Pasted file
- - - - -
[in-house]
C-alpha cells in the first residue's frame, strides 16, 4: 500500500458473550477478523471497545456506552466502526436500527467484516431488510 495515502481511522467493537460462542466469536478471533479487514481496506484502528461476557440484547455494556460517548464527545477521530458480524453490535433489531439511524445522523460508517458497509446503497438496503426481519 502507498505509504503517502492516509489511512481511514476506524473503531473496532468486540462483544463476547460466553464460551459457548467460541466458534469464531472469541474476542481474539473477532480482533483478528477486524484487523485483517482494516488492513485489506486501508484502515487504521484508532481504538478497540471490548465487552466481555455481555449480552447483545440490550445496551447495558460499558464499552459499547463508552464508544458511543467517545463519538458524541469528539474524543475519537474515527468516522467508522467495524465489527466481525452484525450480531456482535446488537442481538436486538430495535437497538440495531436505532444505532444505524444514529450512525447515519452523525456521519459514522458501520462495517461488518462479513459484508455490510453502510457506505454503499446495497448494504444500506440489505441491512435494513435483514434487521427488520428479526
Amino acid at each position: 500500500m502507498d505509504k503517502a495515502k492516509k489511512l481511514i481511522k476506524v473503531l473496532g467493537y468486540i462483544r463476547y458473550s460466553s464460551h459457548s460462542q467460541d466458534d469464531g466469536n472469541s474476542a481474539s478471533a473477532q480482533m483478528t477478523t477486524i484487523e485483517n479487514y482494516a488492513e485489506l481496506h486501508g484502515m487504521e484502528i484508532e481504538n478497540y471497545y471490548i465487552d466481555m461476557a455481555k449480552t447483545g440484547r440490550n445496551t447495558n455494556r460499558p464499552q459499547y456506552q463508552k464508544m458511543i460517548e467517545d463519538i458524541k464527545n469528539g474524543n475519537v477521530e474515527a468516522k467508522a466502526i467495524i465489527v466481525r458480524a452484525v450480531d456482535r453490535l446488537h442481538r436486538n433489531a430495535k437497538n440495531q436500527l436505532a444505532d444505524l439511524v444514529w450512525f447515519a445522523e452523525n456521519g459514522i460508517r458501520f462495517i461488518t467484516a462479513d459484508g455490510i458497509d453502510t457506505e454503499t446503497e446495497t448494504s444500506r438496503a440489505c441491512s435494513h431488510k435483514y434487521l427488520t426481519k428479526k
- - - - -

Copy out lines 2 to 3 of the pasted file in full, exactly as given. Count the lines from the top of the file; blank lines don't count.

C-alpha cells in the first residue's frame, strides 16, 4: 500500500458473550477478523471497545456506552466502526436500527467484516431488510 495515502481511522467493537460462542466469536478471533479487514481496506484502528461476557440484547455494556460517548464527545477521530458480524453490535433489531439511524445522523460508517458497509446503497438496503426481519 502507498505509504503517502492516509489511512481511514476506524473503531473496532468486540462483544463476547460466553464460551459457548467460541466458534469464531472469541474476542481474539473477532480482533483478528477486524484487523485483517482494516488492513485489506486501508484502515487504521484508532481504538478497540471490548465487552466481555455481555449480552447483545440490550445496551447495558460499558464499552459499547463508552464508544458511543467517545463519538458524541469528539474524543475519537474515527468516522467508522467495524465489527466481525452484525450480531456482535446488537442481538436486538430495535437497538440495531436505532444505532444505524444514529450512525447515519452523525456521519459514522458501520462495517461488518462479513459484508455490510453502510457506505454503499446495497448494504444500506440489505441491512435494513435483514434487521427488520428479526
Amino acid at each position: 500500500m502507498d505509504k503517502a495515502k492516509k489511512l481511514i481511522k476506524v473503531l473496532g467493537y468486540i462483544r463476547y458473550s460466553s464460551h459457548s460462542q467460541d466458534d469464531g466469536n472469541s474476542a481474539s478471533a473477532q480482533m483478528t477478523t477486524i484487523e485483517n479487514y482494516a488492513e485489506l481496506h486501508g484502515m487504521e484502528i484508532e481504538n478497540y471497545y471490548i465487552d466481555m461476557a455481555k449480552t447483545g440484547r440490550n445496551t447495558n455494556r460499558p464499552q459499547y456506552q463508552k464508544m458511543i460517548e467517545d463519538i458524541k464527545n469528539g474524543n475519537v477521530e474515527a468516522k467508522a466502526i467495524i465489527v466481525r458480524a452484525v450480531d456482535r453490535l446488537h442481538r436486538n433489531a430495535k437497538n440495531q436500527l436505532a444505532d444505524l439511524v444514529w450512525f447515519a445522523e452523525n456521519g459514522i460508517r458501520f462495517i461488518t467484516a462479513d459484508g455490510i458497509d453502510t457506505e454503499t446503497e446495497t448494504s444500506r438496503a440489505c441491512s435494513h431488510k435483514y434487521l427488520t426481519k428479526k